By Roger McKinney
Globe Staff Writer
JOPLIN, Mo. —
I recently had a pretty interesting opportunity -- traveling in Israel with a group of Indian Christians. (I'm referring to Indians from India, not Native Americans.)
I should acknowledge that many of the Indians in the group are related to me by marriage. Nearly all of them spoke English in addition to their native language, Telugu, which is spoken in southern India. I was the only white guy in the group.
Christians are a small minority of Indians, making up a little over 2 percent of the population. Even fewer are Protestant, which was the denomination of this group.
We traveled through the Holy Land with a Christian tour company.
One of our stops was in Cana, a village in Galilee, where the Gospel of John describes Jesus somewhat reluctantly performing his first miracle, turning water into wine at a wedding at the request of his mother. We stopped at one of two competing churches claiming to be the location of the miracle, a common situation in the Holy Land. From there our bus stopped at a shop, where some members of our group bought bottles of wine from the location.
In Nazareth, Jesus' hometown and the home of our Arab Christian bus driver, we stopped on the hill believed to be described in Luke 4. In the passage, the adult Jesus tells those gathered in the synagogue that the prophecy of Isaiah -- that he had been sent to heal the brokenhearted, preach deliverance to captives and restoring sight to the blind -- had been fulfilled that day. The Scripture says those in the synagogue were filled with wrath and led Jesus to the top of the hill, intending to throw him off of it. The Scripture says Jesus passed through them and went on his way.
The phrase "No prophet is accepted in his home country" is found in the passage, spoken by Jesus.
A personal observation: People in Israel seemed to have a short fuse, to anger easily. I'm not referring to disputes between Jews and Arabs. I witnessed many arguments among Jews and among Arabs, and some between shopkeepers and customers.
The Indians on shopping stops bought at least two shofars -- ram horns used in ceremonies in Jewish synagogues -- to use in their churches in India. Packing them must have been difficult.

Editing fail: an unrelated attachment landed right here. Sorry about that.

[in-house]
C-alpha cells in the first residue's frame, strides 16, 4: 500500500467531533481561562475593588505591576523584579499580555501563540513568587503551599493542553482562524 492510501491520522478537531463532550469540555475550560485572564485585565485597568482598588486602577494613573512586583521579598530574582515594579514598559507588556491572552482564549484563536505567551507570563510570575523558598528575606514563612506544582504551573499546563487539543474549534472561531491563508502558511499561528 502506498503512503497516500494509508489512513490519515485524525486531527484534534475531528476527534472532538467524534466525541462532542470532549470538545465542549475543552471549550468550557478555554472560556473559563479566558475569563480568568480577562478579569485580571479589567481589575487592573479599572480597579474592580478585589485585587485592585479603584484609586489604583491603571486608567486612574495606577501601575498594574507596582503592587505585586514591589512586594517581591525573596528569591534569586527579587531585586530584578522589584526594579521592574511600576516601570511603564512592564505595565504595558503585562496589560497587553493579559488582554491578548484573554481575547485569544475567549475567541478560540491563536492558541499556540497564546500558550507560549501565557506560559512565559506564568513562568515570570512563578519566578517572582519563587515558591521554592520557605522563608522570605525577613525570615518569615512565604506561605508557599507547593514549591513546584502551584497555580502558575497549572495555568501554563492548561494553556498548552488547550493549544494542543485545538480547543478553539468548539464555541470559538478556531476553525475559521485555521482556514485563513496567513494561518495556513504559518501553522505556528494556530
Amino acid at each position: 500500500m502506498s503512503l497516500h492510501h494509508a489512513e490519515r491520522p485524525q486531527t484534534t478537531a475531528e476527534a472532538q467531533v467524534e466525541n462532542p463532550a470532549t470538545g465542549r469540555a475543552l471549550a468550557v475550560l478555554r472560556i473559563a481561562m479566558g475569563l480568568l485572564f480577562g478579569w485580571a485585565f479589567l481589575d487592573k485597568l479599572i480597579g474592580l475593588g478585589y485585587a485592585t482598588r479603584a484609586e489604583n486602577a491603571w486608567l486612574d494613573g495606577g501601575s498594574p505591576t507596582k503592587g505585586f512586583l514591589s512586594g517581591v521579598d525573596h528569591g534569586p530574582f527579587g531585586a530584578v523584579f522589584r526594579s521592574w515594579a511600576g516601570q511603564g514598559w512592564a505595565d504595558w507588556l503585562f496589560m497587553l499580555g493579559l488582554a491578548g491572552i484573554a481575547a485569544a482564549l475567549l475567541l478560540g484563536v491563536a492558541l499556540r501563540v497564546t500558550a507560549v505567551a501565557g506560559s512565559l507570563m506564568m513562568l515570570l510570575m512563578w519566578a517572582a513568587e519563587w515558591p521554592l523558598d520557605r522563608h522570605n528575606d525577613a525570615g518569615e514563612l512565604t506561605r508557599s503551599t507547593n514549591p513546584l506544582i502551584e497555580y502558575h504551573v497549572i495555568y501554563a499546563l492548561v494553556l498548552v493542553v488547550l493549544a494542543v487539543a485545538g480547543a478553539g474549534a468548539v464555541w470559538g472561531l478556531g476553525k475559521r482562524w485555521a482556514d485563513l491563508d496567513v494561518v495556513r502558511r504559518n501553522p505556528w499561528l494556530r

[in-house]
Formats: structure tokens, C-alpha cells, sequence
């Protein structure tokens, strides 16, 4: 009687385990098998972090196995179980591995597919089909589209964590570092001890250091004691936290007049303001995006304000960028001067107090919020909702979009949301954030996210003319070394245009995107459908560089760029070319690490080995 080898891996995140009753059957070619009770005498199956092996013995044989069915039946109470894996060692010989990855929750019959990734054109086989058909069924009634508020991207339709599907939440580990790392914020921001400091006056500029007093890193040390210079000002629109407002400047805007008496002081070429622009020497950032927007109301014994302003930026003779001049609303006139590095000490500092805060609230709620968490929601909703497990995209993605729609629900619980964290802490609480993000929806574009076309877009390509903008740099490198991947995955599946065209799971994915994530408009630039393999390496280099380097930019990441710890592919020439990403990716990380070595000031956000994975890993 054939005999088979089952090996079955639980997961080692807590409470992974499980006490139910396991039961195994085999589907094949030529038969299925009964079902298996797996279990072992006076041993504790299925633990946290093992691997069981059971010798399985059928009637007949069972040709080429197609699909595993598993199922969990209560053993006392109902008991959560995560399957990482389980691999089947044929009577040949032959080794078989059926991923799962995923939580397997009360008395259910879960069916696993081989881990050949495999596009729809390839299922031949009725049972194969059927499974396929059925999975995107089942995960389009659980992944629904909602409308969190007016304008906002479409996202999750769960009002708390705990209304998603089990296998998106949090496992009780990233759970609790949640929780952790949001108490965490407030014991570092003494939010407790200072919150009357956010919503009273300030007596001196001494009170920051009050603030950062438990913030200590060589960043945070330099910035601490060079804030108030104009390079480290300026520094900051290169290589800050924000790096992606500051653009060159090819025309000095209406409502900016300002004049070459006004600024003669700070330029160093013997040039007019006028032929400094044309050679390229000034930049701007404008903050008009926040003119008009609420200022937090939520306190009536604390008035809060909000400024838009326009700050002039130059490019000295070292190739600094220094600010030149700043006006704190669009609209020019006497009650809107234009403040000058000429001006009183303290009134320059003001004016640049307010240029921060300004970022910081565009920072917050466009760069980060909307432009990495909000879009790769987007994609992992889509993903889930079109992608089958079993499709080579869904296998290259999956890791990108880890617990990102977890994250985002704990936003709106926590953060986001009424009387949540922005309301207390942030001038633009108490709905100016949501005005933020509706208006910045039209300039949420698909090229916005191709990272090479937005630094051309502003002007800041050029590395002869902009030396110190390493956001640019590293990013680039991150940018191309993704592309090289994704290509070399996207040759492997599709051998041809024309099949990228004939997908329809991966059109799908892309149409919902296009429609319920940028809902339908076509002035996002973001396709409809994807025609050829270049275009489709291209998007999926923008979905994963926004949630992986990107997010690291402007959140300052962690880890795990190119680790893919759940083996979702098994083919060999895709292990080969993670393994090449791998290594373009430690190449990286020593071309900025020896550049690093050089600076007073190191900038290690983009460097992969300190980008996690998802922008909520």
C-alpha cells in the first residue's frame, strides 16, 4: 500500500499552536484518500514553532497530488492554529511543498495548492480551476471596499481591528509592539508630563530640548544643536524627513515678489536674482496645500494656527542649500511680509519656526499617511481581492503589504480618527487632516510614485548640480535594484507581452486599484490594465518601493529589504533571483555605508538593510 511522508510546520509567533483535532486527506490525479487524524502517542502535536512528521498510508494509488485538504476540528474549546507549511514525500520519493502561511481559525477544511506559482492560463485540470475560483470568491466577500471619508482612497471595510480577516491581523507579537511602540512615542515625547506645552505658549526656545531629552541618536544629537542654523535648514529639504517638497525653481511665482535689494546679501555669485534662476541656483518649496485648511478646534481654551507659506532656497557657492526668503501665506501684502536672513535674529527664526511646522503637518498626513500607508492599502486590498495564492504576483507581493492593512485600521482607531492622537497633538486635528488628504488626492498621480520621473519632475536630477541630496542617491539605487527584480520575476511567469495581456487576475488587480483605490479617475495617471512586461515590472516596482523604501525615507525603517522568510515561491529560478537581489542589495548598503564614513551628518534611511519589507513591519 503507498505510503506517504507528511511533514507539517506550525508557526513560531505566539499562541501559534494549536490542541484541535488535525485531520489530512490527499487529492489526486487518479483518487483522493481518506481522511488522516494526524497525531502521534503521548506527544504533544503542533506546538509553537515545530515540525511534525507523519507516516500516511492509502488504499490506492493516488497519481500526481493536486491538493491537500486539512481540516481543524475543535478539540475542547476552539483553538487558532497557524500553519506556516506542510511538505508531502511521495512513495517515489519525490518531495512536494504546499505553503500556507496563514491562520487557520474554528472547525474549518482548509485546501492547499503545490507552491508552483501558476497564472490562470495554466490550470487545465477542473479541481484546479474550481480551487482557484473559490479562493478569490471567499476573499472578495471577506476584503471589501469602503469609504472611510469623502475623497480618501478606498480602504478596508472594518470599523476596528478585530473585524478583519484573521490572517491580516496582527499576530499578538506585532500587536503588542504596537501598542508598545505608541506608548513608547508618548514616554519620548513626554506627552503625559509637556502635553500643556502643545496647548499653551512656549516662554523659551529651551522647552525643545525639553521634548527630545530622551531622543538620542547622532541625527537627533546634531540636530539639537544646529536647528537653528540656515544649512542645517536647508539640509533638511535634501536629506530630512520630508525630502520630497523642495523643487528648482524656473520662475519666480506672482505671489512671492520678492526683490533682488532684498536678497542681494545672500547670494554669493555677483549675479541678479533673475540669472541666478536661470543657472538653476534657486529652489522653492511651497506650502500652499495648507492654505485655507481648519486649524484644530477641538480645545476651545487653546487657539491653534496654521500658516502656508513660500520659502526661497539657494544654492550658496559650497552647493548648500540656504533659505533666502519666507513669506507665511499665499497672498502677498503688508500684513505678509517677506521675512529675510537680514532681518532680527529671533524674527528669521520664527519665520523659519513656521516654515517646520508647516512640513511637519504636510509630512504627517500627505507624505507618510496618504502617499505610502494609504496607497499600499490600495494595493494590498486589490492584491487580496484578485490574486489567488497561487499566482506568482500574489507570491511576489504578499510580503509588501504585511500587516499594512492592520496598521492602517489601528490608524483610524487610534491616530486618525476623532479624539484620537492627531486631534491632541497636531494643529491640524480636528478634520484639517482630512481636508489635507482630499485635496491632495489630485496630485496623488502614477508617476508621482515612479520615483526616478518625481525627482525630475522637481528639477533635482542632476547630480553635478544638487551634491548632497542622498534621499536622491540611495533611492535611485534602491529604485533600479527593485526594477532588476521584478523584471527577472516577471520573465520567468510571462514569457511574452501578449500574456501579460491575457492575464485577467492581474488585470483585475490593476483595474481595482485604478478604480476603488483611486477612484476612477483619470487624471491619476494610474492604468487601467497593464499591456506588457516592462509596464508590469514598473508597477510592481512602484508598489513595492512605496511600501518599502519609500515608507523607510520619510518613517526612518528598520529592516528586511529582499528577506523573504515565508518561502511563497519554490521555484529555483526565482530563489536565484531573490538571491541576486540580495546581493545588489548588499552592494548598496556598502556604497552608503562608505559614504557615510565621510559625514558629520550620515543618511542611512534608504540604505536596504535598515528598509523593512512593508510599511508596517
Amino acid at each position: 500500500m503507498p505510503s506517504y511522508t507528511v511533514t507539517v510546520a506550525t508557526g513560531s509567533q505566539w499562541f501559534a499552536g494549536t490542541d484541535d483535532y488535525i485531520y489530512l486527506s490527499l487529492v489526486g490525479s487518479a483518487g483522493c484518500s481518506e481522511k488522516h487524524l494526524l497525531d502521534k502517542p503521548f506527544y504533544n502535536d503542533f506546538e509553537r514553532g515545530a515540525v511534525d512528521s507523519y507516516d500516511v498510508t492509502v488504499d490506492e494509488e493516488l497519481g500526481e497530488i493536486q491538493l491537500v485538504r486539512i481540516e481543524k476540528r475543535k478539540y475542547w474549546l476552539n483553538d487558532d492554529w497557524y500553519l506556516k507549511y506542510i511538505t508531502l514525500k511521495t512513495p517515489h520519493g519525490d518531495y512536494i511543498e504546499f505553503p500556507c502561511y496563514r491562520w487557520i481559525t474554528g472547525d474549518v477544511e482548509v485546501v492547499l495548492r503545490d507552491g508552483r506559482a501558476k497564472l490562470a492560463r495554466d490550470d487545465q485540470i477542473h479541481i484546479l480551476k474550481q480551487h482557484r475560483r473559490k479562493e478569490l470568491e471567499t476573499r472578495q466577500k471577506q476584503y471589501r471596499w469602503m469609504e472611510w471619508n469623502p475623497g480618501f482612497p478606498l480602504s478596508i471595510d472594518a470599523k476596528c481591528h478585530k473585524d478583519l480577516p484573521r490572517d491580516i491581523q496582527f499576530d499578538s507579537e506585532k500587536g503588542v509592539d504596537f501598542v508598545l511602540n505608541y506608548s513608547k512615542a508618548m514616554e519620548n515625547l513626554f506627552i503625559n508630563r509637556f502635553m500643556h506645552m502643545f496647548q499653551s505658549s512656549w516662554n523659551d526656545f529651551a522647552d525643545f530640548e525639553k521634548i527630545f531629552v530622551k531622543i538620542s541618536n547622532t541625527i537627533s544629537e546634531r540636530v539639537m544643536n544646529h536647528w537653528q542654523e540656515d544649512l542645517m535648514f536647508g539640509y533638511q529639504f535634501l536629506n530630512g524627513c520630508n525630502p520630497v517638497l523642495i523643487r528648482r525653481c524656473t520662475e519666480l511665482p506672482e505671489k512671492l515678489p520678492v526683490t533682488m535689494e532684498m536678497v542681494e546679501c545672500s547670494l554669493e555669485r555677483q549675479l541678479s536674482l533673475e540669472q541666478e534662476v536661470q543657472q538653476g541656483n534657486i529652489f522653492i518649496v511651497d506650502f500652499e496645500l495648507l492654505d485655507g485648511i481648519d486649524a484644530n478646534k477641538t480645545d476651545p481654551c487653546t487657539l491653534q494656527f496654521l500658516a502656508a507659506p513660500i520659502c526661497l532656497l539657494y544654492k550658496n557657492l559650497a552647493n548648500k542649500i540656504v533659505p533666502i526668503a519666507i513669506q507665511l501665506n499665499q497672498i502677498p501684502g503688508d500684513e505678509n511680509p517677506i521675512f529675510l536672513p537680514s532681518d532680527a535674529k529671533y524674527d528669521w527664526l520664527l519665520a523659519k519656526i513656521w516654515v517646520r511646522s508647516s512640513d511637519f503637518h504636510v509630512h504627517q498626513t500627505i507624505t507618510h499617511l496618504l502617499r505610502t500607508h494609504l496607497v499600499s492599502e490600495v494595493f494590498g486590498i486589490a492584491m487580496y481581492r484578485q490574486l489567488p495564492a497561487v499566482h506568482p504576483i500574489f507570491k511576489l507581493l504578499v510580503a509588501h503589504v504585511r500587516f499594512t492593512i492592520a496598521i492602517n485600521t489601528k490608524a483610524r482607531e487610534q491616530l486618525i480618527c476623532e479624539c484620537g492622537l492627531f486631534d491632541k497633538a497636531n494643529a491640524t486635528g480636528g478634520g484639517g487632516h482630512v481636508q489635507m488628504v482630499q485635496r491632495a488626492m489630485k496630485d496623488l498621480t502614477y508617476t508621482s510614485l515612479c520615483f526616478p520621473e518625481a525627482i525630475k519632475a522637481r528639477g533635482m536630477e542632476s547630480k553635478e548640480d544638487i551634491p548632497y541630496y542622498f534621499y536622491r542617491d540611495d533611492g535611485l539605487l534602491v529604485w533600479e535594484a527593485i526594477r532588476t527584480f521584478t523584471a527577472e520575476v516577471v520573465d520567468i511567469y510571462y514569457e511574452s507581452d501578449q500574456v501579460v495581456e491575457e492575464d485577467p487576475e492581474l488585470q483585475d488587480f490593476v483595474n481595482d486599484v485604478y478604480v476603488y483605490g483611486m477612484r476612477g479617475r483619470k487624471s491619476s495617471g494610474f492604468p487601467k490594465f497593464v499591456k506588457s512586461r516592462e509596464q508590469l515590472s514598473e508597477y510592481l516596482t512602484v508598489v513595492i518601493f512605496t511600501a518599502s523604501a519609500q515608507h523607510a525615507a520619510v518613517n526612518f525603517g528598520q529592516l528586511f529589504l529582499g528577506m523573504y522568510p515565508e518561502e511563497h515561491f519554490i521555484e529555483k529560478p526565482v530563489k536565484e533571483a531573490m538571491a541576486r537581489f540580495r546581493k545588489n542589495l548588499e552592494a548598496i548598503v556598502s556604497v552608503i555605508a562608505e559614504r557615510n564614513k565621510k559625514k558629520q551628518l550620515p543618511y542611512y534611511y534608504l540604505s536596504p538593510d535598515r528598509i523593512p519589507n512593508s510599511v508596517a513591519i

At the Jordan River, we visited the site where John the Baptist is said to have baptized Jesus, as described in Matthew chapter 3. On the opposite side of the river, in Jordan, an Arab Christian family was conducting a baptism ceremony for an infant. The Indian Christians on the Israel side cheered for them and were acknowledged from the Jordan side.
We also visited a location outside of Jericho described in Matthew chapter 4, where there is the high mountain to which Satan took Jesus, promising him the splendor of all the kingdoms of the world if Jesus would worship him. There's a monastery halfway up the mountain, which isn't a very impressive mountain.
The iconic view of Jerusalem from the Mount of Olives is awe-inspiring and photo-worthy.
A focal point of the view is the golden Dome of the Rock. The Muslim shrine on the Temple Mount is the location where Muslims believe Muhammad ascended into heaven to receive the teachings of Islam directly from God. Since we were part of a Christian tour, we regrettably only saw it from a distance.
In Jerusalem, we visited many locations venerated by Christians. There was the Garden of Gethsemane, where Jesus spent his final night and was betrayed; a church which is the traditional site of the Last Supper; and Via Dolorosa, "way of suffering," locations related to Jesus' condemnation and crucifixion, ending in the Church of the Holy Sepulcher.
Some of the Indians, particularly the women, were moved to tears at several of the locations.
We also visited locations holy to Jews and Christians, including King David's tomb. The Western Wall, the only piece remaining from the destruction of the temple in 70 A.D., is probably the most sacred Jewish shrine. Orthodox Jews, praying fervently, are ever-present. Visitors, including myself, placed prayers written on slips of paper in the cracks of the wall.
In Bethlehem, we visited the Church of the Nativity, the traditional location of Jesus' birth, and Shepherds Field, where the Bible describes angels appearing to shepherds notifying them of the birth.
Our hotel was in Bethlehem, in Palestinian Authority territory, a short walk from Shepherds Field. I was inspired one night by a spontaneous cultural exchange at our hotel. I heard drumming and singing outside.
Some Palestinian kids from the neighborhood were entertaining hotel guests with singing and dancing. Some of the Indians joined in, borrowing the drum and singing Christian songs in Telugu. A group of Ukrainian guests also was convinced to offer a song.
It was a fun time and an example of how music can bond people of different backgrounds.